Notice her words: “Maharashtrawalle humein maaf karenge.” Maharashtrains will forgive me. She demands forgiveness, doesn't beg for it. It can only mean that she expects, if not fairness, at least civilisation from her adversaries. She expects them to be agreeable when they disagree. This is a necessary condition for democracy, isn't it? What sort of dignity do we want that excludes basic democratic rights?

By deniying non-Marathi politicians the right to free speech and gentle dissent here, Thackrey and his goons is forfeiting all Marathi speakers' rights to these fundamentals elsewhere. He forgets that effectively Marathi is the second language in Goa and Karnataka. And there are large numbers of Marathis in MP.

Also, the Bachchan's don't own any of the ads the goons damaged. Companies do. Why punish companies for their ambassadors' politics?

And even if Mrs Bachchan owned those hoardings, how can you damage her property because you disagree with her politics? Even if what she did was wrong, who is Thackrey to decide (a) the occurrence of crime and (b) the amount and nature of punishment. What sort of dignity excludes the rule and protection of law? Is that the dignity that Thackrey will give this state if elected to office?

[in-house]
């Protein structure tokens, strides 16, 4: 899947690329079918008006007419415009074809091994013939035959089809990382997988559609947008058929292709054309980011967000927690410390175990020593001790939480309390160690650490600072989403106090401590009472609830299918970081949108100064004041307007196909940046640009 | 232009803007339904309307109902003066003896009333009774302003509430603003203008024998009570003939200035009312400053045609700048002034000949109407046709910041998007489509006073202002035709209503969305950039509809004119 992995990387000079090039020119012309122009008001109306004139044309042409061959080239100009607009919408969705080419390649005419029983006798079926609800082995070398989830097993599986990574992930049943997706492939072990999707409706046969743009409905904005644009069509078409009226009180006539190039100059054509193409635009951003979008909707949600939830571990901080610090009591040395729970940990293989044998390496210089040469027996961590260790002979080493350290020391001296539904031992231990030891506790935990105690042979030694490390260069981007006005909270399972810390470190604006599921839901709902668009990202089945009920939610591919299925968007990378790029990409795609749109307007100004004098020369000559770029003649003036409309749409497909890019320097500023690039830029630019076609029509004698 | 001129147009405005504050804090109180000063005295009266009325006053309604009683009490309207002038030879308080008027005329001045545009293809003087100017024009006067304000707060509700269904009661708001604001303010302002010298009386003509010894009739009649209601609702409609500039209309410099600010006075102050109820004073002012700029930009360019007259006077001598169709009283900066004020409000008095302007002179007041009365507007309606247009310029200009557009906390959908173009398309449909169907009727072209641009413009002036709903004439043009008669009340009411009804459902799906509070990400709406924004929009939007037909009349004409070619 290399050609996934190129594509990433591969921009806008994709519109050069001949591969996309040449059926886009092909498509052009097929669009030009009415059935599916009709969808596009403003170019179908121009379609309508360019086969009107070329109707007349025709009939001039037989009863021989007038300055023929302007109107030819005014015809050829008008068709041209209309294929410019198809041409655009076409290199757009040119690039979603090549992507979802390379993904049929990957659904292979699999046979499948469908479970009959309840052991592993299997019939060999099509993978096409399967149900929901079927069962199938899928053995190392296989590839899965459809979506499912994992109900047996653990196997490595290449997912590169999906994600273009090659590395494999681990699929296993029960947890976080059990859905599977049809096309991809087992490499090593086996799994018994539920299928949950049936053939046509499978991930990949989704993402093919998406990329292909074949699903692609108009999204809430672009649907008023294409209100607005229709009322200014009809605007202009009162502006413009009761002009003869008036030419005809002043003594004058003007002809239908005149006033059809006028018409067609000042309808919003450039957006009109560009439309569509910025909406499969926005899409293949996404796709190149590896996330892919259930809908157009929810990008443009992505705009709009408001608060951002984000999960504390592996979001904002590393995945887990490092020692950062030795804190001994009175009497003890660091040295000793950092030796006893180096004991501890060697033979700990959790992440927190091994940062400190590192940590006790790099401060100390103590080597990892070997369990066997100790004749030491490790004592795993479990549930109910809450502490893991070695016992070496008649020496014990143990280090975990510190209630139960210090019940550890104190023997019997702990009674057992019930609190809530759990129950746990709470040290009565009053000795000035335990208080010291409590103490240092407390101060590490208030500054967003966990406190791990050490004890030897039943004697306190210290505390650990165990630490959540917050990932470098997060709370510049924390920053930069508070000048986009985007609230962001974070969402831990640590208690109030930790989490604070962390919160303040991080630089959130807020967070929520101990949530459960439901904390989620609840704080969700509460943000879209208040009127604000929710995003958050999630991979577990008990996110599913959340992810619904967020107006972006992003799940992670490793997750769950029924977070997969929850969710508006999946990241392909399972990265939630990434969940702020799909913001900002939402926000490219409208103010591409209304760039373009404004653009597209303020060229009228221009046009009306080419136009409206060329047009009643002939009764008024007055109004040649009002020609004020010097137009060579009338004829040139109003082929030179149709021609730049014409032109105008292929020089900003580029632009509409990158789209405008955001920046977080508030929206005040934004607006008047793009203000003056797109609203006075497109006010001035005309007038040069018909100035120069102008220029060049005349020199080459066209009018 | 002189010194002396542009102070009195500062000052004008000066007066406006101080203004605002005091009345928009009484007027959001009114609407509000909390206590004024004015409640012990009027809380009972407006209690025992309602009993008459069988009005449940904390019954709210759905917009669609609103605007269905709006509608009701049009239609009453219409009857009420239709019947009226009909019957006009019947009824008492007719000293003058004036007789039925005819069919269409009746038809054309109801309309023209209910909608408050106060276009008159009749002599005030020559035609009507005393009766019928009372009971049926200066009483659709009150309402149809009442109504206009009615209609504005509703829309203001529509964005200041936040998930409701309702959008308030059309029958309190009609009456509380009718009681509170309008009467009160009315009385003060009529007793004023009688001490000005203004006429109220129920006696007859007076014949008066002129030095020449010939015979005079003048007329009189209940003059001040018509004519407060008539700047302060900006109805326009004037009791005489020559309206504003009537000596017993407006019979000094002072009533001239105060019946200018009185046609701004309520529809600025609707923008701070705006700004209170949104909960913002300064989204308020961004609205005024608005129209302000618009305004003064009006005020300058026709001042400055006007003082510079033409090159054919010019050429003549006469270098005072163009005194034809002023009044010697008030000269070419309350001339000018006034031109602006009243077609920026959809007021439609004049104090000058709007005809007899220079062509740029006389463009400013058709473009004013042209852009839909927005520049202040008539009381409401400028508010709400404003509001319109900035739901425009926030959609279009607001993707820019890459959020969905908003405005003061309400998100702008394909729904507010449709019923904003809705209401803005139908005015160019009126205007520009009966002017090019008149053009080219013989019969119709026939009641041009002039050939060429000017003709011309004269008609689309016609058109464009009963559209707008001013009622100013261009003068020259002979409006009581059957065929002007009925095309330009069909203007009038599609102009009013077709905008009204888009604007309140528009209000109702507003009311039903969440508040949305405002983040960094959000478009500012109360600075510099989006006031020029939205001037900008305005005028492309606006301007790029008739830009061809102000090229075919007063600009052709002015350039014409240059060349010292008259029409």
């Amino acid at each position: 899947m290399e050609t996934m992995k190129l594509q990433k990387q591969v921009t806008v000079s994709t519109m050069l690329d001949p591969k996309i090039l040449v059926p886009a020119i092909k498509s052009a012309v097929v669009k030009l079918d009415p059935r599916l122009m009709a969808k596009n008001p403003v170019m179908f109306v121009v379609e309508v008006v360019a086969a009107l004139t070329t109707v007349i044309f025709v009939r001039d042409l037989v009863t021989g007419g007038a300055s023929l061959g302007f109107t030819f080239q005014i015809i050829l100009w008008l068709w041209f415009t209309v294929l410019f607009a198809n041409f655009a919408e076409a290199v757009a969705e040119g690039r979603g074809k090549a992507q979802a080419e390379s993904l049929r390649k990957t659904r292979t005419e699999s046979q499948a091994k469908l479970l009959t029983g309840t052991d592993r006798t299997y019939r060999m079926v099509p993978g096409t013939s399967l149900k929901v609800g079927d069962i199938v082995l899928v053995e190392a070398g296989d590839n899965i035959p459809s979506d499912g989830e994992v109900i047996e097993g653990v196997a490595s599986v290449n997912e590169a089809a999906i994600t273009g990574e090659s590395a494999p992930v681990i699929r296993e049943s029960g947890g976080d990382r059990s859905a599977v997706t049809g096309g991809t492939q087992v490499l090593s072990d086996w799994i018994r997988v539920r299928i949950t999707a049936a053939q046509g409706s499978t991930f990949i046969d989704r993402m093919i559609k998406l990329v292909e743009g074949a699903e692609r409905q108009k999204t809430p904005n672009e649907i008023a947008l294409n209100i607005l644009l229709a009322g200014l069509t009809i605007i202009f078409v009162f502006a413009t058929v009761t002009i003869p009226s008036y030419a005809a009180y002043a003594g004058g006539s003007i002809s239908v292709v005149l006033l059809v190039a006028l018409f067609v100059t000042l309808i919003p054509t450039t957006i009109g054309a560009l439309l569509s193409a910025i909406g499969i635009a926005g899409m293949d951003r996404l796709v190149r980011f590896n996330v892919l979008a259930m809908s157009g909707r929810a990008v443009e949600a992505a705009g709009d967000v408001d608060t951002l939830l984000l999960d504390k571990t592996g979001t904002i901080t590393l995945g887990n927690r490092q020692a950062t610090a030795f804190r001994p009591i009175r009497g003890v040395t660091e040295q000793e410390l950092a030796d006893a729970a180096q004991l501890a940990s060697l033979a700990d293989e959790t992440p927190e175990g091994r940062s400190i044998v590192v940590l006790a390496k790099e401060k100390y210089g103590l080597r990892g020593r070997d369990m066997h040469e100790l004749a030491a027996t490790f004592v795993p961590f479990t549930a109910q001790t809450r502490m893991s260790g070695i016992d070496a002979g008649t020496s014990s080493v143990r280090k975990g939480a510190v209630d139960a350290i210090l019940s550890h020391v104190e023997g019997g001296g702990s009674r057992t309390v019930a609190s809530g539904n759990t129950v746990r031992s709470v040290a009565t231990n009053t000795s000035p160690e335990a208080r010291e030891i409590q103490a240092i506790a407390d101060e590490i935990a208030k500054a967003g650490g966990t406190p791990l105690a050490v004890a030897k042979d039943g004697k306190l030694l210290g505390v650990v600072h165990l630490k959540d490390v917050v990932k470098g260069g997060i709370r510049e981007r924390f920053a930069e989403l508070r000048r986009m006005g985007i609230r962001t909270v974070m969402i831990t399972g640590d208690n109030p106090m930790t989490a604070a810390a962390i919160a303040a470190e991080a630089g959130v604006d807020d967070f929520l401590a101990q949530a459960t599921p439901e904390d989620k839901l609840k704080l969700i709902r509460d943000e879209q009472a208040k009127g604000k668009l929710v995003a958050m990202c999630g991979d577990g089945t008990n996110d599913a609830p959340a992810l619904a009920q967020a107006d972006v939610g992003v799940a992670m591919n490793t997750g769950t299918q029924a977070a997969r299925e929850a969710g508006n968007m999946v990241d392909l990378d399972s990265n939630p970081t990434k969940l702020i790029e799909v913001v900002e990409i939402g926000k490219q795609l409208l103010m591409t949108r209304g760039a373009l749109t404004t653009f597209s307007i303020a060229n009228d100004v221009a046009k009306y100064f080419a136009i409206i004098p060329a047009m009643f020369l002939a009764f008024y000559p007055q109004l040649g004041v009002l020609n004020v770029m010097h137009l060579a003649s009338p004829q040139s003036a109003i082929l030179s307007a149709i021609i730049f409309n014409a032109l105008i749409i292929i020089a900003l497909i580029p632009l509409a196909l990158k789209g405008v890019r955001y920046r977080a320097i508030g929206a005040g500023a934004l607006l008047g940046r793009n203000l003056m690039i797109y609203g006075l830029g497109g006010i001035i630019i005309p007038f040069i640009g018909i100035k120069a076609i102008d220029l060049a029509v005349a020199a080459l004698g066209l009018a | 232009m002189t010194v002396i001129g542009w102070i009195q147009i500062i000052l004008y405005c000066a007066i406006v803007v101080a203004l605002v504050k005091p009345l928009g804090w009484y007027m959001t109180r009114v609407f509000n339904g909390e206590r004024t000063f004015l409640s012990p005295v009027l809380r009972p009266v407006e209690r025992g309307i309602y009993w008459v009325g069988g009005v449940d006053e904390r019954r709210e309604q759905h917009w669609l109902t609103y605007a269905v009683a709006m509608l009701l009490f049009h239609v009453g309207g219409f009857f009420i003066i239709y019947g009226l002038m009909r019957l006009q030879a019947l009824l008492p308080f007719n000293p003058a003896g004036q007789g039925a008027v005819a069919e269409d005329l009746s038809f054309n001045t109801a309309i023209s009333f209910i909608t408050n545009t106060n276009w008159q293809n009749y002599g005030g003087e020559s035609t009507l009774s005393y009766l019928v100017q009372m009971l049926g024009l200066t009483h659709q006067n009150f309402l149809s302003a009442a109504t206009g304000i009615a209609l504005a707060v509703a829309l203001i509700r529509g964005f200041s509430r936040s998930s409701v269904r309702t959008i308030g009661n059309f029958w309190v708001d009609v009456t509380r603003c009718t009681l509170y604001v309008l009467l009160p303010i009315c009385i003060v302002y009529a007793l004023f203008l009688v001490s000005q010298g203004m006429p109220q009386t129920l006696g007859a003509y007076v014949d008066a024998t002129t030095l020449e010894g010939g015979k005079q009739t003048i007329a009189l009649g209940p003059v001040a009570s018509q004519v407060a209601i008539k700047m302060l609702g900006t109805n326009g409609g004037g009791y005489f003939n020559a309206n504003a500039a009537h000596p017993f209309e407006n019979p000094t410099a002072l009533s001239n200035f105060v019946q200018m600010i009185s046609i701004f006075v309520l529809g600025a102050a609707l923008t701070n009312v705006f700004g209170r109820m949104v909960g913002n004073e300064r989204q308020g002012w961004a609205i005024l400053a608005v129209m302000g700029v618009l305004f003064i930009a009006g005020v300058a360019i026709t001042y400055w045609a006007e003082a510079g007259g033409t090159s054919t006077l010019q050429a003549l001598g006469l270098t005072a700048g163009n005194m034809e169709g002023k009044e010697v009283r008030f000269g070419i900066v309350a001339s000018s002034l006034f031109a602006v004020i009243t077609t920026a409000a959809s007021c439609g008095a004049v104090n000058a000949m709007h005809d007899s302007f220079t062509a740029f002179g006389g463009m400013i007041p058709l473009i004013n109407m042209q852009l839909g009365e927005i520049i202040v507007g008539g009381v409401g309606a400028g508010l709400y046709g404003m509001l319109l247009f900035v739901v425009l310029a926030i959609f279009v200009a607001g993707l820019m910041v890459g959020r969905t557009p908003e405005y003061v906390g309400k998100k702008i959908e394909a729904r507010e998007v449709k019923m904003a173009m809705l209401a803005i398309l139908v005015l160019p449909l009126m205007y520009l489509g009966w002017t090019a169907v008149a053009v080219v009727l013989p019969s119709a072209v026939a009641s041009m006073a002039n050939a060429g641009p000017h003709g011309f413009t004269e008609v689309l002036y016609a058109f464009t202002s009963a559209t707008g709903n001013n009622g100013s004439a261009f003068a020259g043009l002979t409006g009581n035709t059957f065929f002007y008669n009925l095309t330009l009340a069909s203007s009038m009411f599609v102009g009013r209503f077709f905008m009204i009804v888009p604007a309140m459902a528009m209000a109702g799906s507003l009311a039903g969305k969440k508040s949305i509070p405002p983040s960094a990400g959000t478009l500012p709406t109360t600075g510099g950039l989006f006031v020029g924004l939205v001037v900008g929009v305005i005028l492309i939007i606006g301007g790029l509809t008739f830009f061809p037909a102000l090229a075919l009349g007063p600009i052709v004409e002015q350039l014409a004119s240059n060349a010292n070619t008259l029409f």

Thackrey's justification is that Marathi-speakers' feelings have been hurt! I respect feelings. I believe that those outside a problem undervalue feelings and face of the people involved, and over-value logic. Yet, I think this is way over the top.

Finally, we heard another politician saying that it was a political incident which must be resolved politically. Is it? Isn't it plainly a law & order violation involving politicians that must be tackled by the police and decided by the courts?

Why do Thackry's supporters believe that the hand the thrashes others will pet them? Or does he have no supporters at all, only goons?

Friday, 5 September, 2008

Employers' Union Zindabad

“Labour unions are bad because they force poor employers to set floor wages. This either drives employers out of business or makes them replace labour with machines. In either case, the poorest workers are rendered jobless or unemployable. There are any number of examples where unions have insisted on outdated rules be complied with, not caring of the harm to business by doing so. For instance, American railroad unions made railroads keep three men in the engine long after the companies had switched to diesel and electric trains which can be run by one driver alone.” 

And so my author drones, all the time maintaining that he is not against unions, and if I can hardly hear him say anything in their favour, it's completely my fault. 

Very well. May I ask, though, why he must pick an industry like railroads, which has long ceased to be economically viable across the world?